David and Karen Mandelbaum are demonstrating a commitment to Torah values as they support kosher dining at Princeton and practice hakarat hatov, appreciation for a benefit, the excellent education that Mr. Mandelbaum enjoyed (“Princeton Receives Grant to Renovate Kosher Dining Hall,” June 16, 2022).
Some background is necessary. In addition to Yeshiva University and Brandeis, in the 1950s Cornell had kosher meals and a shul; you can read the history of how the community has evolved with assistance from the university if you look up “Young Israel Kosher Kitchen at Cornell.” Some of the initial funding came from ‘441’ (Hebrew equivalent of ‘emes,’: taf=400;mem=40; aleph=1). They were a group of observant Jews who wanted to provide for the religious needs of Jewish students.
In 1960 when several yeshiva high school graduates enrolled at Princeton, they formed a chapter of Yavneh, the National Association of Religious College Students. They wanted to rent a house where observant graduate students could rent rooms and join undergraduates in kosher dining and a place to daven and learn. When the owner of a house at 21 Olden Street was willing to rent to them on condition that an older person sign the lease, they turned to a member of the Yavneh Advisory Board, Rabbi Pinchas Mordechai Teitz, who signed the lease and assisted them in many aspects of founding and maintaining Yavneh of Princeton. Rabbi Teitz enlisted Milton Levy, a member of his Elizabeth community and of ‘441,’ who supplied the furniture and everything needed in a kosher kitchen, including all the appliances. When Mr. Levy passed away, Leonard Diener volunteered to continue aiding Yavneh.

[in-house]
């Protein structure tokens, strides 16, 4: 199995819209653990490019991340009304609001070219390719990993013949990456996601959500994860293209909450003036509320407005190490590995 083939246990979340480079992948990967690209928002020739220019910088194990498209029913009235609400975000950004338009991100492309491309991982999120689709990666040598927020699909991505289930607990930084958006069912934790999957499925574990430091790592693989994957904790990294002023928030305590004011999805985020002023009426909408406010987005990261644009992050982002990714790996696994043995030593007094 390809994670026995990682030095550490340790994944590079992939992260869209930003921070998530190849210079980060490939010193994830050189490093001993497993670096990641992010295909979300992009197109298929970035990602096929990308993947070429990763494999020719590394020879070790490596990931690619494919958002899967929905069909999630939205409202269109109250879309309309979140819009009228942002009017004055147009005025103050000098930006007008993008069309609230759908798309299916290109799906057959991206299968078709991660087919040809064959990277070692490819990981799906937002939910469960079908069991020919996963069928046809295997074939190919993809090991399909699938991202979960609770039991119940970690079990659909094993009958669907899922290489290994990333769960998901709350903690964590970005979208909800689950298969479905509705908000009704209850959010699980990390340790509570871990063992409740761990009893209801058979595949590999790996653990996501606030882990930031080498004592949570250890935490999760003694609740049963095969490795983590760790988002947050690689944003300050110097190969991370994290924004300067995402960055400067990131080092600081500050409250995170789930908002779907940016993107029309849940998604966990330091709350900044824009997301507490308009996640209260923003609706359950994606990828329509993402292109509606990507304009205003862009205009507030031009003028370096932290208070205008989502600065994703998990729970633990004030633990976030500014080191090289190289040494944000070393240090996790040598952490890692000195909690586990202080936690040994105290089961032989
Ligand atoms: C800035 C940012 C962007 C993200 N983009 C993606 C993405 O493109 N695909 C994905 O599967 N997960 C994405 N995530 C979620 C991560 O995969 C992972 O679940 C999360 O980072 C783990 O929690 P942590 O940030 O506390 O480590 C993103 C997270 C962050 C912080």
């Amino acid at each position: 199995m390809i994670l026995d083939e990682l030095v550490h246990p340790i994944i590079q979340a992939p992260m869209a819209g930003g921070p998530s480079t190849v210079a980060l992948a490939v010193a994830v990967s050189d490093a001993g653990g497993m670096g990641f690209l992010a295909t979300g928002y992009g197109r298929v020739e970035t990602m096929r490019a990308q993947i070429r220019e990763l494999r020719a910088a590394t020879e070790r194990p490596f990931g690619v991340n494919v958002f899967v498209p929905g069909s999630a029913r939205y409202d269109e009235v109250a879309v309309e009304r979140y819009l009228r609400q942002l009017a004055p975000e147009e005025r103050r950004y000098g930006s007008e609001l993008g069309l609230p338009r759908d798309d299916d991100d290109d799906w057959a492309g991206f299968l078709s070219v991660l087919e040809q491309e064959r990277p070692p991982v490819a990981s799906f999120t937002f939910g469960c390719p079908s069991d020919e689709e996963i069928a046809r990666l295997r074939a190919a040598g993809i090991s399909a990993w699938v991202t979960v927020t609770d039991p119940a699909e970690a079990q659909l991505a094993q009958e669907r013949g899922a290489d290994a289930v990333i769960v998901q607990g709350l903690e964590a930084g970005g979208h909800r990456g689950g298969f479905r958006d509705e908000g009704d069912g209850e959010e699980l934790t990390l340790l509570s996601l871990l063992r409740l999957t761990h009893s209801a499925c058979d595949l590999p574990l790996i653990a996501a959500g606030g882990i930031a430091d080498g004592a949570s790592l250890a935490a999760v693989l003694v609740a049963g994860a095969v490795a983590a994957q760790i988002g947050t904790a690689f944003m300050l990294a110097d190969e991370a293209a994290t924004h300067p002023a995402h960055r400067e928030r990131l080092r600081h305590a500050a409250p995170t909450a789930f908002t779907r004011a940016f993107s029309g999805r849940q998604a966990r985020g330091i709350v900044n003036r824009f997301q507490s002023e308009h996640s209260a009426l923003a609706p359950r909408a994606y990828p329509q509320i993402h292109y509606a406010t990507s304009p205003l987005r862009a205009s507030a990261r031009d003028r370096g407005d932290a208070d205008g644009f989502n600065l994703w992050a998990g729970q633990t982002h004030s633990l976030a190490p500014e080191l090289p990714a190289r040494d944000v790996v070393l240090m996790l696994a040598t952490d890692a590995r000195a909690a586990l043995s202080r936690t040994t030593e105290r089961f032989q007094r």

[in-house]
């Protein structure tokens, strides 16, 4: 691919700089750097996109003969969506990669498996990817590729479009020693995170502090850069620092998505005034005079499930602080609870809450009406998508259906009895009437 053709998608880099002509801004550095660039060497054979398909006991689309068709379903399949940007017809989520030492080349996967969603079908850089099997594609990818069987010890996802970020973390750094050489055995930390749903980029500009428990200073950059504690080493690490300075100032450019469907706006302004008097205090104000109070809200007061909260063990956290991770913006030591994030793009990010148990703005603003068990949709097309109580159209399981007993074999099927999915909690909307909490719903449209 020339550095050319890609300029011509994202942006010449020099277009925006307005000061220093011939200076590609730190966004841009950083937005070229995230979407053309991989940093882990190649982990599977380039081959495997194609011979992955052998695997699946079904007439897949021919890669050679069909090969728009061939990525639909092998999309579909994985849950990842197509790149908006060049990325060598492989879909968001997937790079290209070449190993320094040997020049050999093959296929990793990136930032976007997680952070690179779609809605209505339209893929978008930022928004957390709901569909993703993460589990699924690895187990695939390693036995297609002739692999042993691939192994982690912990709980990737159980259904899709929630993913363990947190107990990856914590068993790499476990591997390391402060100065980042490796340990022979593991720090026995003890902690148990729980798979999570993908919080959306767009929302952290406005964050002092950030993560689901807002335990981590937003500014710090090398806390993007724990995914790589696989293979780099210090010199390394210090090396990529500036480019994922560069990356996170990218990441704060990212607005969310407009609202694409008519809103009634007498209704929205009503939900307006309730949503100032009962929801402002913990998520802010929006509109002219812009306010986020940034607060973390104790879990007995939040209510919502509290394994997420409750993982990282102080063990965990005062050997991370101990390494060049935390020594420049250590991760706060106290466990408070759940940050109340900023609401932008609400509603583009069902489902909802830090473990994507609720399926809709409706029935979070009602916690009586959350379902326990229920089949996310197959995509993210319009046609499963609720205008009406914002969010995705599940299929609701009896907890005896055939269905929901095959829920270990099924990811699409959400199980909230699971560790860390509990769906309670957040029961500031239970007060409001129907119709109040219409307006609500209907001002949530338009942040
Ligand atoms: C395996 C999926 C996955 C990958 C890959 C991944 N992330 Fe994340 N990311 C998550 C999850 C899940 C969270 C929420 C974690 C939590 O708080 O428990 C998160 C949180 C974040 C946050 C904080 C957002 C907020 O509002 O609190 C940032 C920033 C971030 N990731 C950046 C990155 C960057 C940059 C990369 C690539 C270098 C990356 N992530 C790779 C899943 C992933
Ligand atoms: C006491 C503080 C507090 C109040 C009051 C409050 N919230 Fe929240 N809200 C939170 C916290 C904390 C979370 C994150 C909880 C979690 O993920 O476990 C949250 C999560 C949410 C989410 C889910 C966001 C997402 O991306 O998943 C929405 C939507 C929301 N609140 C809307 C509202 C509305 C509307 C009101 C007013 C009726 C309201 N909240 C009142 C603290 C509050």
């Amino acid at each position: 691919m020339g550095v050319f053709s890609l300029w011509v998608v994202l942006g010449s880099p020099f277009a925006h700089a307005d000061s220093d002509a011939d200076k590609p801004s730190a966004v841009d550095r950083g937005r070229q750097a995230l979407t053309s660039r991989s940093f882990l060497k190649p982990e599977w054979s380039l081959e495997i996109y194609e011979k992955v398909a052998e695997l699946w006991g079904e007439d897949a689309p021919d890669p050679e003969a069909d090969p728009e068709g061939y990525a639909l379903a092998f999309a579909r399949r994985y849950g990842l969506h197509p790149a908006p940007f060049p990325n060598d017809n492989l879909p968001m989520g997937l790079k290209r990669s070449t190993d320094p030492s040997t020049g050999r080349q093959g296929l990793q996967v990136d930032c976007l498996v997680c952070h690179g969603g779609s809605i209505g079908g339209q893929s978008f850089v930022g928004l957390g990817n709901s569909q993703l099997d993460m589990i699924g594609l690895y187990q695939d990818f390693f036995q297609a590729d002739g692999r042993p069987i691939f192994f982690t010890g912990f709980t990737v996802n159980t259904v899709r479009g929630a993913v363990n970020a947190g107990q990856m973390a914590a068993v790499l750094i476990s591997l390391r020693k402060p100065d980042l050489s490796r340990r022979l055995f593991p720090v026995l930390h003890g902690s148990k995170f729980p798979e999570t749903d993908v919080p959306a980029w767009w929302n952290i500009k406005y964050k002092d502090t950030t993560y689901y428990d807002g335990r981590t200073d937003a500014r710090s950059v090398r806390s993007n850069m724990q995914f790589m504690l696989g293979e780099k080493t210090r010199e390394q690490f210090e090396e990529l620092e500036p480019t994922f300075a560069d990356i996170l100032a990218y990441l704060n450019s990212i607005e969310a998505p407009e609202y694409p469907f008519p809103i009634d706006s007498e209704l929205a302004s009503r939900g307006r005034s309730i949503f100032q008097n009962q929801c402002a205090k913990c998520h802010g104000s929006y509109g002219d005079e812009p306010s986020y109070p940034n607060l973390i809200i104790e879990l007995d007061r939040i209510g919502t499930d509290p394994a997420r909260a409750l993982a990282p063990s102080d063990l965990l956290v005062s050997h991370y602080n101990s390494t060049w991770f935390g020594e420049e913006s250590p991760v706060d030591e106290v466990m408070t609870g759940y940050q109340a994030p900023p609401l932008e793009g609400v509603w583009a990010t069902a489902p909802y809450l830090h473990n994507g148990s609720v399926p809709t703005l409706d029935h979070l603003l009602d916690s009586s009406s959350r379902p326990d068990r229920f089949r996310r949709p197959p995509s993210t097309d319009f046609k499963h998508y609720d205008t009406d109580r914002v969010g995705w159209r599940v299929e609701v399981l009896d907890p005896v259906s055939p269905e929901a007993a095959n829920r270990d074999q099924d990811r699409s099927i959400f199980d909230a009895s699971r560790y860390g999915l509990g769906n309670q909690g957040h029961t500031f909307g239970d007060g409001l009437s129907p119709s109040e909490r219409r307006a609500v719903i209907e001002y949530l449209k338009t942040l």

On February 12, 2012, when the Yavneh House at Princeton celebrated its 50th year, Benjamin Plotinsky ’99 edited “The Yavneh House of Princeton Turns Fifty: A Collection of Reminiscences.” The cover is in Princeton colors—orange print on a black background; the accounts in it are fascinating. Benny Kraut wrote “The Greening of American Orthodox Judaism: Yavneh in the 1960s,” which contains more information about Jewish life at Princeton. (When Dr. Kraut, [1947-2008], passed away, Dr. Chaim Waxman prepared the work for publication in 2011.)
Etta Feuer, the journalist who wrote the fine article about the Mandelbaum Family Dining Pavilion, had no way of knowing this history. But it is important to realize that once Princeton became attractive to yeshiva high school graduates, Barnard, Columbia, Yale, Harvard, MIT, the University of Maryland … even Dartmouth began to provide kosher dining.Rivka Blau